Our aim was to determine the effectiveness of supervised physical exercise training on exercise capacity in patients with chronic obstructive pulmonary disease taken into consideration indices such as therapeutic validity of interventions, methodological quality of studies, and exercise volume.Data resources:
MEDLINE, Cochrane Central Register of Controlled Trials, EMBASE, CINAHL, and PEDro databases were searched from inception until 17 July 2015 for randomized controlled trials comparing the effect of supervised exercise training vs. usual care in patients with chronic obstructive pulmonary disease. The references of included studies and review articles were hand searched for additional references and key authors of included trials were crosschecked in PubMed for any missed references.Review methods:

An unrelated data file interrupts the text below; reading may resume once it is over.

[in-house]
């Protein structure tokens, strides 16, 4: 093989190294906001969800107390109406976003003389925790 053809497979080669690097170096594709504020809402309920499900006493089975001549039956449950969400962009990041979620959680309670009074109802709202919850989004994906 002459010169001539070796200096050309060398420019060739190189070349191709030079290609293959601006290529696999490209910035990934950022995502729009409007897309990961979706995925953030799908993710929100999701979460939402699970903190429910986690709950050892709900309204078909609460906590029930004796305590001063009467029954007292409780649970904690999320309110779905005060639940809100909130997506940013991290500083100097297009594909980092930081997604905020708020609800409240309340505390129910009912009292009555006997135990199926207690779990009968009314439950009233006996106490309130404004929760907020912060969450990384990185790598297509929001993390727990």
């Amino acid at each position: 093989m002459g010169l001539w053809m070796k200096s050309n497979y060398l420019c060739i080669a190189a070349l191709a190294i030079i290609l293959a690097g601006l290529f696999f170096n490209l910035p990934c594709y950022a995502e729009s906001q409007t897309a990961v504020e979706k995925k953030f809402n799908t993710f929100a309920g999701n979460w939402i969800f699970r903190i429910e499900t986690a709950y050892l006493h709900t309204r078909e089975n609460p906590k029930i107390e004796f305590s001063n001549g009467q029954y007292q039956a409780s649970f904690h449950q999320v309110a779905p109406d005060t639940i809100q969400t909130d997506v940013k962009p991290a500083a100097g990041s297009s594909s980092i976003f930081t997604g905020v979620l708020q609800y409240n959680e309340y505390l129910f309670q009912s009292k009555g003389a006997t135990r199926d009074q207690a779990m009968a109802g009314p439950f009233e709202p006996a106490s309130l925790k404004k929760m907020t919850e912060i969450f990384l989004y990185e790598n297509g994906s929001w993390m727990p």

Two reviewers independently assessed therapeutic validity of exercise training and methodological quality of included studies. Overall effects were calculated using a random effects model.Results:
A total of 13 studies involving 756 patients with chronic obstructive pulmonary disease were included. Significant differences in maximal exercise capacity (standardized mean difference 0.52, 95% CI 0.31 to 0.74) and endurance exercise capacity (standardized mean difference 0.73, 95% CI 0.50 to 0.96) in favor of physical exercise training were found. The volume of physical exercise per week, the total volume of physical exercise, or their associations did not significantly influence the effect of training.Conclusion:
Effects of supervised physical exercise was not significantly altered by therapeutic validity. A combination of aerobic exercise and strength training was found to be more effective than strength training or endurance training alone in increasing the 6-minute walking distance.